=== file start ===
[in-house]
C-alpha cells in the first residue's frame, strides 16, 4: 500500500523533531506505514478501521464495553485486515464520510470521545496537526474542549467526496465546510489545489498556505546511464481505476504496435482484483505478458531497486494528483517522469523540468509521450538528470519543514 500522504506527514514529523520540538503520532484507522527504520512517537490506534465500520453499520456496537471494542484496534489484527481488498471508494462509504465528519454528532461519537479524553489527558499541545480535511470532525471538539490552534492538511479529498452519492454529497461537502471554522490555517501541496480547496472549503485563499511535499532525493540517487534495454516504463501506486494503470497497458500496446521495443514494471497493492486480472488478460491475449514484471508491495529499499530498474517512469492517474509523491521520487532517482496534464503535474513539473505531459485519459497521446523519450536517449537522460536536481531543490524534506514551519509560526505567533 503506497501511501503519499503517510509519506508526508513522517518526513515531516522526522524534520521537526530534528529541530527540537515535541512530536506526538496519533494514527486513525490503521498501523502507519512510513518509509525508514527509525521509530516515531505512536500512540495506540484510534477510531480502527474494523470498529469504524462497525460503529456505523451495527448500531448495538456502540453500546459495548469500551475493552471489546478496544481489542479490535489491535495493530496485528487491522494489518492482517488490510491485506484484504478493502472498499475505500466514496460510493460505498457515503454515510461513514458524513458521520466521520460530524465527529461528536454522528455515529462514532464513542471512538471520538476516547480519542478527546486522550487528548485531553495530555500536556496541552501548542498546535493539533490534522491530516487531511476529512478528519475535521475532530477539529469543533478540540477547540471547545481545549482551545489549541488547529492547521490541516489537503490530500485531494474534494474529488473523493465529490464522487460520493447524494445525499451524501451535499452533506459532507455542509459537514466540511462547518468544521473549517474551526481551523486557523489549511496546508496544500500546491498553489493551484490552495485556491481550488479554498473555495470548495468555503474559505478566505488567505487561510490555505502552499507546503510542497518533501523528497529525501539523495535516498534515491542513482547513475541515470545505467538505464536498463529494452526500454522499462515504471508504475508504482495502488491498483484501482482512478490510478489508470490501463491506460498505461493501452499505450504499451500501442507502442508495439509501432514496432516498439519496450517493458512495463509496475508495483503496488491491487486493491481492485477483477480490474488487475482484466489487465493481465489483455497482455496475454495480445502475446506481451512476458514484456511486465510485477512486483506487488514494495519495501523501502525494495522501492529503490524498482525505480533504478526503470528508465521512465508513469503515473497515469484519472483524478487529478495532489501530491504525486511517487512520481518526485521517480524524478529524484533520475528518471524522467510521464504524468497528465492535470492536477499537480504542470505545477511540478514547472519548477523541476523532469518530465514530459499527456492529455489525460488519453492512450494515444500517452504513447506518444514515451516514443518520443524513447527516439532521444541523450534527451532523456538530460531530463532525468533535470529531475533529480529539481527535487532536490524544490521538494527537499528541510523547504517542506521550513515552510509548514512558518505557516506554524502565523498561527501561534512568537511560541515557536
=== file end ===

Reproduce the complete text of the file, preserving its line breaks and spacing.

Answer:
[in-house]
C-alpha cells in the first residue's frame, strides 16, 4: 500500500523533531506505514478501521464495553485486515464520510470521545496537526474542549467526496465546510489545489498556505546511464481505476504496435482484483505478458531497486494528483517522469523540468509521450538528470519543514 500522504506527514514529523520540538503520532484507522527504520512517537490506534465500520453499520456496537471494542484496534489484527481488498471508494462509504465528519454528532461519537479524553489527558499541545480535511470532525471538539490552534492538511479529498452519492454529497461537502471554522490555517501541496480547496472549503485563499511535499532525493540517487534495454516504463501506486494503470497497458500496446521495443514494471497493492486480472488478460491475449514484471508491495529499499530498474517512469492517474509523491521520487532517482496534464503535474513539473505531459485519459497521446523519450536517449537522460536536481531543490524534506514551519509560526505567533 503506497501511501503519499503517510509519506508526508513522517518526513515531516522526522524534520521537526530534528529541530527540537515535541512530536506526538496519533494514527486513525490503521498501523502507519512510513518509509525508514527509525521509530516515531505512536500512540495506540484510534477510531480502527474494523470498529469504524462497525460503529456505523451495527448500531448495538456502540453500546459495548469500551475493552471489546478496544481489542479490535489491535495493530496485528487491522494489518492482517488490510491485506484484504478493502472498499475505500466514496460510493460505498457515503454515510461513514458524513458521520466521520460530524465527529461528536454522528455515529462514532464513542471512538471520538476516547480519542478527546486522550487528548485531553495530555500536556496541552501548542498546535493539533490534522491530516487531511476529512478528519475535521475532530477539529469543533478540540477547540471547545481545549482551545489549541488547529492547521490541516489537503490530500485531494474534494474529488473523493465529490464522487460520493447524494445525499451524501451535499452533506459532507455542509459537514466540511462547518468544521473549517474551526481551523486557523489549511496546508496544500500546491498553489493551484490552495485556491481550488479554498473555495470548495468555503474559505478566505488567505487561510490555505502552499507546503510542497518533501523528497529525501539523495535516498534515491542513482547513475541515470545505467538505464536498463529494452526500454522499462515504471508504475508504482495502488491498483484501482482512478490510478489508470490501463491506460498505461493501452499505450504499451500501442507502442508495439509501432514496432516498439519496450517493458512495463509496475508495483503496488491491487486493491481492485477483477480490474488487475482484466489487465493481465489483455497482455496475454495480445502475446506481451512476458514484456511486465510485477512486483506487488514494495519495501523501502525494495522501492529503490524498482525505480533504478526503470528508465521512465508513469503515473497515469484519472483524478487529478495532489501530491504525486511517487512520481518526485521517480524524478529524484533520475528518471524522467510521464504524468497528465492535470492536477499537480504542470505545477511540478514547472519548477523541476523532469518530465514530459499527456492529455489525460488519453492512450494515444500517452504513447506518444514515451516514443518520443524513447527516439532521444541523450534527451532523456538530460531530463532525468533535470529531475533529480529539481527535487532536490524544490521538494527537499528541510523547504517542506521550513515552510509548514512558518505557516506554524502565523498561527501561534512568537511560541515557536